The “Ignore It, and It Will Go Away” approach reflects the fact that within personality psychology the arguments laid out in Personality and Assessment had a chilling effect on the use of the term “trait” and research on personality traits as a field of inquiry. Many researchers moved on to study different constructs, such as goal units, achievement motivation, or self-concept constructs, such as self-esteem and self-control (e.g., Dweck & Legget, 1988; Cantor, 1990). Other researchers continued to study constructs that were operationally indistinguishable from traits, but called them something different, such as dispositions, personal resources, reputations, or folk concepts. The presumptive assumption behind this approach was that if we ignored personality traits, then we can go on studying personality development, but focus on putatively different constructs. This approach essentially tried to side-step the debate over the influence of persons and situations on behavior and in so doing simply used the “jangle” fallacy to good effect.
The “Howitzer” approach was to try and blow a hole in the side of the arguments laid out in Personality and Assessment. Though clearly not the first to attempt this approach, this idea is best exemplified by the proponents of the Five Factor Model (McCrae & Costa, 1999; Terracciano, McCrae, & Costa, 2006). Within the context of the FFM, a small group of researchers produced hundreds of studies expounding on the structure, utility, and consistency of personality traits. In terms of personality development, the FFM has emphasized the consistency of personality traits across time and their causal superiority over all other variables, including the situation. The gestalt that emerges from the prolific writings of the FFM proponents is that the Big Five traits are impressively stable across time, which is sometimes misconstrued as countering the arguments in Personality and Assessment that behavior is inconsistent across situation. The FFM is so clearly organized in opposition to social cognitive approaches to personality that the two approaches are often lamented as incommensurate models of personality (Mischel & Shoda, 1998; Cervone, Shadel, & Jencius, 2001).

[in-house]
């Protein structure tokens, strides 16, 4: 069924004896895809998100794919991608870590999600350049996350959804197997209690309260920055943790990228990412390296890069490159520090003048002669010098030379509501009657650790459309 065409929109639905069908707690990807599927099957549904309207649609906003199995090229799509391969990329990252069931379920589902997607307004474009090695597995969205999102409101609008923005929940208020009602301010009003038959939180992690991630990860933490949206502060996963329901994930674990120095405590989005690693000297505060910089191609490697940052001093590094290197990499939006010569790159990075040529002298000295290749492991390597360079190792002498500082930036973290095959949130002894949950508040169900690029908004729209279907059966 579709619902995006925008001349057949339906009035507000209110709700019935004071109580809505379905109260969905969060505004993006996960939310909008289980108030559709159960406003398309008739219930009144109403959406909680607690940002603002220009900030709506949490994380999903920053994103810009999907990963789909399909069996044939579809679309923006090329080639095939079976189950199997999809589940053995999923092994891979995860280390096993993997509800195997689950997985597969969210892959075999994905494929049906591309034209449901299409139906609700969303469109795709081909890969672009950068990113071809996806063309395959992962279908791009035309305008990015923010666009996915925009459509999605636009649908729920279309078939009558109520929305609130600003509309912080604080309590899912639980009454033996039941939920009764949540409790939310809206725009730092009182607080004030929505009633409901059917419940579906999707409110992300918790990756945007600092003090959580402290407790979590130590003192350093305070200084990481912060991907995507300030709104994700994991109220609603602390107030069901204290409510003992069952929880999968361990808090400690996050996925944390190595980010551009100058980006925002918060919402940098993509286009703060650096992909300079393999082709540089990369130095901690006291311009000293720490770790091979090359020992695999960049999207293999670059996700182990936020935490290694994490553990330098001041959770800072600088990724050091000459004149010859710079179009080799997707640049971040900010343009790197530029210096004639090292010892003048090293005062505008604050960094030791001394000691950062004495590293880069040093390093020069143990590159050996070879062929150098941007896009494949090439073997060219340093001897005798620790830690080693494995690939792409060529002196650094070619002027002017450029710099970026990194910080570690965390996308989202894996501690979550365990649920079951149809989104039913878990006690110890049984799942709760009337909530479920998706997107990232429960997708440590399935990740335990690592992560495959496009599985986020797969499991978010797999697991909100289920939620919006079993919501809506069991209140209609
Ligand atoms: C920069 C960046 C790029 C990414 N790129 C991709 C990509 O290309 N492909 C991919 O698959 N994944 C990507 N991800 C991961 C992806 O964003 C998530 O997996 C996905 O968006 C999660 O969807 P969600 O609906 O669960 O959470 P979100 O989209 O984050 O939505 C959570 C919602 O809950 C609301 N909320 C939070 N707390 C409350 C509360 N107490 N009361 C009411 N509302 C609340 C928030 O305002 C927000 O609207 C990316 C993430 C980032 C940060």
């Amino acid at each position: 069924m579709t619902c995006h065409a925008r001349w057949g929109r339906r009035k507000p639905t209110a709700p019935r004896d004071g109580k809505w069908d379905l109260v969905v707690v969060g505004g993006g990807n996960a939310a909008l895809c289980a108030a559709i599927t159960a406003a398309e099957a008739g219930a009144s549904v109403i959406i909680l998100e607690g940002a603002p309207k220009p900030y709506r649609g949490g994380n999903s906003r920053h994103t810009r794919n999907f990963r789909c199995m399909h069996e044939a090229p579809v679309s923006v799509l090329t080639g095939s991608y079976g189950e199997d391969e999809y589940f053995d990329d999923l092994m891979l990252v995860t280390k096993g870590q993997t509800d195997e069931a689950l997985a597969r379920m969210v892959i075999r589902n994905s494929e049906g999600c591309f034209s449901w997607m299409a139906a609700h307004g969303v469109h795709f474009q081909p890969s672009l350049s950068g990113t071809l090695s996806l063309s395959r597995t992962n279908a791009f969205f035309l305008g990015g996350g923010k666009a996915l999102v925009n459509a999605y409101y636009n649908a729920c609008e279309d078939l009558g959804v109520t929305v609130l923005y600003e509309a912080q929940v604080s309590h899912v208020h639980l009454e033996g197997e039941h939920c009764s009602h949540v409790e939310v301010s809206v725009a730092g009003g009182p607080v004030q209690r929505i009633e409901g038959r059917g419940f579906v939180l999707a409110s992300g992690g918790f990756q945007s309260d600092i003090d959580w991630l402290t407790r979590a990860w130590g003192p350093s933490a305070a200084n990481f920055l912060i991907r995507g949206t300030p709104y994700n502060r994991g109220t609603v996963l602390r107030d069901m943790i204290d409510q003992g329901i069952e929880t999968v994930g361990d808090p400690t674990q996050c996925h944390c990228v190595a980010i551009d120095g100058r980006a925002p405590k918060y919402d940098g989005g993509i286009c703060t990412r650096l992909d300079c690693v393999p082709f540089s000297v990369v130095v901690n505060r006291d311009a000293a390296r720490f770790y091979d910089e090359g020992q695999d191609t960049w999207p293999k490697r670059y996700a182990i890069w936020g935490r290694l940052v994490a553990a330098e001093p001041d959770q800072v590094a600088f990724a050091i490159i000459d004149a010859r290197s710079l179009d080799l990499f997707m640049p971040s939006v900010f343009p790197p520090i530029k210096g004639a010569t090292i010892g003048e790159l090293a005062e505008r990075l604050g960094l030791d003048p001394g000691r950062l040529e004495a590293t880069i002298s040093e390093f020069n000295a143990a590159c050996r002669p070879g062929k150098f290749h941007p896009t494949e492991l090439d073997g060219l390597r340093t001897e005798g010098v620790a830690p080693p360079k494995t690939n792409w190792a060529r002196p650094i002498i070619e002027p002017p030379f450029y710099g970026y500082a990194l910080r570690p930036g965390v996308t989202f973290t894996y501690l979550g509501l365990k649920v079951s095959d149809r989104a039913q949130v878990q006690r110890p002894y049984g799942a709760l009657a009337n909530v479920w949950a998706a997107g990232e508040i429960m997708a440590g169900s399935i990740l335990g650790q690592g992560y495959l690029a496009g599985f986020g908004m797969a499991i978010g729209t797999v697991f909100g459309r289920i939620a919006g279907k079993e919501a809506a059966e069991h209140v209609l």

The “Alice in Wonderland” approach is probably the most widely held perspective in personality psychology. As one would infer from the reference to Lewis Carol's book, this perspective attempts to give every perspective its due, especially in terms of consistency and change. One example would be McAdams' (1994) levels model of personality. In this model, personality traits and social cognitive units of analysis, such as motives and goals, constitute different levels of analysis (McAdams, 1994; McAdams & Pals, 2007). Personality traits constitute the “stable” level of analysis in which there is little or no development, just as McCrae and Costa argued (1999). Other levels, such as motives and narrative dimensions are characterized by units of analysis that do change and are intrinsically “dynamic”, just as Mischel argued. Thus, like in Alice in Wonderland, everyone gets a prize. The trait psychologists can continue to focus on factor structures and test-retest stability. The social cognitive psychologists can study goals, motives, beliefs, and affect—things that putatively change. And, narrative psychologists can prosper as well.